German Rouladen. Allrecipes Bacon, onions and pickles are wrapped in thin slices of flank steak, browned in butter, then simmered in beef broth. Serve with spaetzle to soak up the gravy. Bacon, onions and pickles are wrapped in thin slices of flank steak, browned in butter, then simmered in beef broth.
Sprinkle the onion, paprika, salt, and pepper evenly over the steaks. Lay one slice of bacon on each piece. Roll the steaks jelly-roll style and secure with toothpicks. You can have German Rouladen using 14 ingredients and 11 steps. Here is how you achieve it.
Ingredients of German Rouladen
- You need 6 slices of sirloin tip, flank, or top round steak, thin cut, pounded thin.
- You need 7 slices of bacon, cut in half.
- You need 1 of medium “white” onion, sliced thin.
- You need 7 of dill pickle spears, whole or roughly chopped.
- It’s 6 tbsp of spicy ground mustard.
- Prepare 1 of carrot, roughly chopped.
- You need 2 tbsp of vegetable oil.
- You need 1 of celery, roughly chopped.
- You need 3 cups of beef broth.
- Prepare Dash of salt & pepper.
- Prepare 1 tsp of dried thyme.
- You need 1 of bay leaf.
- You need 2 tbsp of butter.
- You need 2 tbsp of flour.
German Beef Rouladen Until I entered kindergarten, we spoke German in our home and kept many old-world customs. We always enjoyed the food of our family's homeland. Mom usually prepared this for my birthday dinner. German rouladen is made with thin slices of beef.
German Rouladen instructions
- Ask the butcher for beef, sliced thin for Rouladen or beef rolls. The slices should be slightly less than 1/4”. Place the meat slice on a cutting board. Using a flat meat mallet (or the bottom end of a wine bottle!), gently pound the meat thinner without tearing the meat. Repeat with the other meat slices..
- Lay out the prepared onions, pickles, and bacon. I like to chop the pickles so there will be an even amount through the entire roll and you don't come up short on the ends using one pickle spear..
- Place one meat slice on the cutting board flat. Place a dab of mustard on the meat (off center) and smooth out. Cover 1/3 of the meat..
- Place 2 slices of bacon in the mustard area so they don’t extend beyond the edge of the meat. Add to this, a palm full of the pickles (or 1 large spear) and a palm full of onion slices..
- Wrap this up, starting with the meat filling end, and tucking the sides in as you go. Tie the roll off in the center with kitchen twine (preferred) or use a toothpick. Repeat this for the other 5 rolls. Season them all lightly with salt & pepper..
- [Heat oven to 350 degrees].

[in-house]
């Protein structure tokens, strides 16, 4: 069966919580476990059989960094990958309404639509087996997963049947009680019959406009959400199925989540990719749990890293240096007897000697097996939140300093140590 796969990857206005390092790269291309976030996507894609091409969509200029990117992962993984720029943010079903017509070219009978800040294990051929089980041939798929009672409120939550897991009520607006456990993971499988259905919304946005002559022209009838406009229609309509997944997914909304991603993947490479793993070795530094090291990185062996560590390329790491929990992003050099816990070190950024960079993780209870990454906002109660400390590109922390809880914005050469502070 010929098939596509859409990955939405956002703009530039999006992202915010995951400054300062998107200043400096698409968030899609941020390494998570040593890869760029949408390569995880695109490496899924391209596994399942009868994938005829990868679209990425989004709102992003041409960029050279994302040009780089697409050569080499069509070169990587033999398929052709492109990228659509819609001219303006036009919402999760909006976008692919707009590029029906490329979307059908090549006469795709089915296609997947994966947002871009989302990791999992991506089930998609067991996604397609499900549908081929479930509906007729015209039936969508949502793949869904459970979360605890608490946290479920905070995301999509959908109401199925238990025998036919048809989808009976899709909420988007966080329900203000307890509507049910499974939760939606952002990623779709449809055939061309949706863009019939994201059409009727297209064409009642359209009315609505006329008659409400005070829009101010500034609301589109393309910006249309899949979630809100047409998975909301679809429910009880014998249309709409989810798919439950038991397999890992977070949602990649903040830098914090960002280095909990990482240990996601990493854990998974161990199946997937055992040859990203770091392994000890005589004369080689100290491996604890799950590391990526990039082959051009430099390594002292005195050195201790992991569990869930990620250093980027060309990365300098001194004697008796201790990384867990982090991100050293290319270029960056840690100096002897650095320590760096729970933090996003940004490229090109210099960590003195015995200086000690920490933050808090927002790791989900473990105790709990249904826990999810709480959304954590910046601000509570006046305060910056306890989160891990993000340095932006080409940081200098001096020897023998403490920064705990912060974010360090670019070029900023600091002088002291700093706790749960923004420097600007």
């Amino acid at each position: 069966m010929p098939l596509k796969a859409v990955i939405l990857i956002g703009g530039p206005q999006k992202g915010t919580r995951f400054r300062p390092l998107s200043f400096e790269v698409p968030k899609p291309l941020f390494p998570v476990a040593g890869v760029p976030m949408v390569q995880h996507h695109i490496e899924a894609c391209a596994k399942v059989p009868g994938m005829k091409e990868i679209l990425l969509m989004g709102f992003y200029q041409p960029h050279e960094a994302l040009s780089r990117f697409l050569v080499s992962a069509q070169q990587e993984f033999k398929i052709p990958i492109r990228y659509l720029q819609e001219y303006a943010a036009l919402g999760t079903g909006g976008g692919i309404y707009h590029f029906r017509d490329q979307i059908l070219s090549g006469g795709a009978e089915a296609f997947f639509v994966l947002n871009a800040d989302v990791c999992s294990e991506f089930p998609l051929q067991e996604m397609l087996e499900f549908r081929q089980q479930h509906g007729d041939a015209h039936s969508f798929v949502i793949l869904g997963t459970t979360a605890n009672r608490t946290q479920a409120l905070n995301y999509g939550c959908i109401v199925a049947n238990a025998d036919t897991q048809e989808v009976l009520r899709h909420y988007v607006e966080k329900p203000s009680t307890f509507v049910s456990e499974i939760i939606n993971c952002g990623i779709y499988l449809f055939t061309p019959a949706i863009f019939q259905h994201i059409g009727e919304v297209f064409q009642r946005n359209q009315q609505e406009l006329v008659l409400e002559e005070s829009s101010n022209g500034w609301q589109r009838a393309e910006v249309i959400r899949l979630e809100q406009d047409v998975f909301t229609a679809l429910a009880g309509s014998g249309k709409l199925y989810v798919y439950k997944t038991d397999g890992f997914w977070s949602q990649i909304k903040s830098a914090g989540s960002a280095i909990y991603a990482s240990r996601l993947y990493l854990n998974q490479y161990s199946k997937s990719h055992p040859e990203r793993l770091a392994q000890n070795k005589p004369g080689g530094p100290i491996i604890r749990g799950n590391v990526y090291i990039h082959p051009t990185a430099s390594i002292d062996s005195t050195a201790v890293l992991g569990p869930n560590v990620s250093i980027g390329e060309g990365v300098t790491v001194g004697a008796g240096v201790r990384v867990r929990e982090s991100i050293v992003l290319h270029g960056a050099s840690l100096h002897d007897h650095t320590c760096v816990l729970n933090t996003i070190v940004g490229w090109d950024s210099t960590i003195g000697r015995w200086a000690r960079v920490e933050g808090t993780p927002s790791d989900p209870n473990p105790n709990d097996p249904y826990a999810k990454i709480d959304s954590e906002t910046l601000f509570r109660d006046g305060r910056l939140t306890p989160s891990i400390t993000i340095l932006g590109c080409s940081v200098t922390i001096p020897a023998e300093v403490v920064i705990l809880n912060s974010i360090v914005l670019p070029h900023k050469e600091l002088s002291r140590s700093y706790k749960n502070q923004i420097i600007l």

- Place an oven-proof pan with lid (or pot) on the stove and raise the heat to medium high. Add 2 remaining slices of bacon and oil. Heat for 2 minutes. Place all the beef rolls in the pan. If they don't all fit at once, do this in two steps. Sear for 1-2 minutes. Flip them over and sear for another 1-2 minutes..
- Add the broth, but do not cover the rolls completely. Add the vegetables and thyme to the pan and cover. Place in heated oven and cook for 90 minutes..
- After the meat is fork tender, remove them from the pan and place in a large bowl. Remove the strings or toothpicks from the rolls..
- Strain the stock into a sauce pan and bring to a slight boil. Turn off heat. With the original oven pot on another burner, melt two tablespoons of butter over low-medium heat. Add the flour and mix with a spoon. Heat and continue to stir until it turns light brown to make a “roux.”.
- Add the heated stock to the roux and whisk until it’s smooth and begins to thicken. Return the Rouladen to the finished gravy pot and simmer uncovered for 10 minutes. Serve with egg noodles (Spaetzle) or mashed potatoes..
Browned, then braised, this delicacy makes use of inexpensive cuts of beef and transforms them into a favorite German meal. The sauce can be very simple (beef broth) or more complex with vegetables and cream. This recipe uses a little red wine for flavor, but you can make the dish without the wine. Different versions of Rouladen (thought to come from the French) are throughout Europe: Italy has Braciole, Franch has Paupiette, Czech has Španělské ptáčky, Hungary has Szüz tekercsek, and Hungary, as well as Germany, have Rouladen. Some of the interesting names are beef birds, olive birds, steak birds, bacon rolls and stuffed rolls.